So many good stories and tidbits here. Kasell’s high school drama teacher? Andy Griffith (Who knew?!) Kasell’s lovely Italian bride Clara and their young family. His desolation after her death.  One of his college interns? Katie Couric. Kasell’s serendipitous seating at a wedding  reception with a lovely woman, now his wife Mary Ann. The tenor of the NPR newsroom on 9-11. And his (again!) meteoric rise to fame (at least in NPR land) as Peter Sagal’s co-host on Wait Wait Don’t Tell Me.

I’m thinking this book might be a little too much of an inside story for anyone who isn’t an NPR listener. But for those of you who are, it’s like a pleasant visit with dear friends, catching up on old times and I was sorry to see it end.

As in, “Wait, wait, don’t go yet!”

She’s got it all: The Perfect Mother (review)

The Perfect Mother
Nina Darton
Plume

Jennifer Lewis leads a perfect life—her Connecticut home is oh-so-shabby-chic, her lawyer husband handsome and successful, her three children active and popular. Jennifer herself gave up a career as a model and TV actress so that she could dedicate all of her time to family. Jennifer is the Perfect Mother.

Until a middle-of-the-night phone call threatens to destroy her reality. Daughter Emma, spending her junior year (from Princeton, no less!) abroad, calls from Spain—she’s in jail, claims rape, and is accused of being an accomplice to murder. As all Perfect Mothers do, Jennifer flies to her side, but is taken aback by Emma’s aloof, maybe even ungrateful, demeanor. The weeks that follow put Jennifer under the reader’s scrutiny, especially once dad Mark arrives in Spain and doesn’t fully believe Emma’s story—that the murdered boy followed her home and dartonforced his way into her apartment at knife point; that a young Algerian heard her cries and came to save Emma, stabbing her attacker in a struggle; that the Algerian, undocumented and fearful of being deported, ran away into the night. Jennifer and Mark fight; Emma and Jennifer argue.

Enter Emma’s lawyer, Jose, who reveals to the Lewis’s that Emma may have been leading a life on the edge. Her boyfriend, Paco, is a drug dealer who has vanished and the police want him for questioning. Emma swears Paco sells drugs only to send money to his home village as a kind of Spanish Robin Hood—she claims the police just want to trap him. Jose sets out to find Paco, discover the truth of the attack, and free Emma from prison. He also provides a shoulder for Jennifer to cry on, and their attachment becomes a little too close for comfort.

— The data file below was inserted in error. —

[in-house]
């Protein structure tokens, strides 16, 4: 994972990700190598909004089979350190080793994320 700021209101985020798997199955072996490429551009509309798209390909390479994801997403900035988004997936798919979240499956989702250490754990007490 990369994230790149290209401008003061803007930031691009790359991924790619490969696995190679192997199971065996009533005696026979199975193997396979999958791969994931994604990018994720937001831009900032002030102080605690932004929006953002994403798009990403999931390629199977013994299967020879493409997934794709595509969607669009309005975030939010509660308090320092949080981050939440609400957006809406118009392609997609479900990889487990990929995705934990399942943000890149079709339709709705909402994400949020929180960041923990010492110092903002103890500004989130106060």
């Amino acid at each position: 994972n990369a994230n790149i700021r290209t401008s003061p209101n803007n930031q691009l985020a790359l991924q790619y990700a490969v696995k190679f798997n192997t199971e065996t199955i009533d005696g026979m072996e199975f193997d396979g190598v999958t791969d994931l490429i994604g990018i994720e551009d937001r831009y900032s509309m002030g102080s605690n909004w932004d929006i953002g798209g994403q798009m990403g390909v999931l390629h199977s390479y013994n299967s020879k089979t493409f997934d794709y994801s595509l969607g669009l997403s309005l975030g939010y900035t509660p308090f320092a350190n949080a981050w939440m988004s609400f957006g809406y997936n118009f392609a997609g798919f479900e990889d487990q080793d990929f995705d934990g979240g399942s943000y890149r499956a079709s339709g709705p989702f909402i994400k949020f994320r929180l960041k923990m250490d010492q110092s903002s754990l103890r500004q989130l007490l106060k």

Young parents always worry that two-year-old tantrums and pubescent rebellion are warning signs that one’s parenting has fallen short. I think, rather, it’s those early adult years that prove the parenting pudding and writer Nina Darton captures this perfectly. When adult children get into trouble, like Jennifer one might have “this pathetic realization that you failed, that you made some terrible mistake that caused this.” And mothers especially, I think, blame themselves. Here’s Jennifer again: “I’m selfish, I’m pushy, I’m too optimistic, or I’m overly dramatic, or I’m too blind, or I’m naïve or see only what I want to see …”

Maybe being a Perfect Mother actually is a curse and not a blessing. Could it be that the time and energy and hopes and dreams we mothers invest into our children end up jinxing them … and ourselves? Darton’s Perfect Mother is rich and thought-provoking, torn straight from the front page ala Amanda Knox—and her plot twist at the end could lead to hours of book group heart-to-hearts.

Stopping the story: WBN and me

I woke up this morning to the sad news that World Book Night had suspended operations because the event was too costly to continue, this despite “significant financial and time commitment from

WBN 2012: Glass Castle

publishers, writers, booksellers, librarians, printers, distributors, shippers.” It seems that the book community and individual donors had come together to support WBN, but that the organization lacked “significant, sustainable outside funding.”

For those of you who aren’t familiar with World Book Night, it is was an incredible event. Writers and publishers agreed to donate titles that were specially printed for WBN and distributed by “Book Givers” on April 23 all over the country–over one and a half million books in since 2012. A-maz-ing.

I am a high school English teacher in a very small (traditionally) blue collar suburb outside a moderately-sized city in the Midwest. Pretty much middle America. But I feel as though every year I must dangle some sort of carrot to get my kids to read literature … and then I ask them to read some more. Sometimes it’s incredibly rewarding, but other times not so much. So when I heard about World Book Night three years ago (thank you, Denice!) I worried whether or not giving at school was really a good idea. After all, maybe the folks downtown at the soup kitchen where I volunteered would be more appreciative. Or maybe even at the bus stop at the end of my street? But books and teens and I have walked this readin’ road for over twenty years and we’ll be walkin’ it several more, so despite my hesitation, it seemed like a good fit.

WBN 2012: Glass Castle

Because everyone needs a book of their own. (Or, if you’re me a couple thousand books of my own, but that’s another story.) A book to smell and riffle through and maybe mark in and dog ear and–most important of all–write one’s own name in the front cover. I fussed and fretted over the titles, but, in the end, trusted the Universe to get the non-fiction books I chose into the right hands. And maybe the kids would read the book, and maybe they wouldn’t. At least not right now. But some day, that title might speak to them.

The over 600 comments on Facebook are down-hearted; I’m guessing most are former Givers like me.  More than a few have suggested Kickstarter. (If Lavar Burton can do it for Reading Rainbow, why not someone for WBN?!) The organization will remain staffed through the summer to continue social media, so you can still check them out here.

Frank Herbert said it perfectly (my husband will appreciate this reference!): “There’s no real ending. It’s just the place where you stop the story.” So World Book Night might be stopping the story but with over one and a half million books out there, “there’s no real ending.”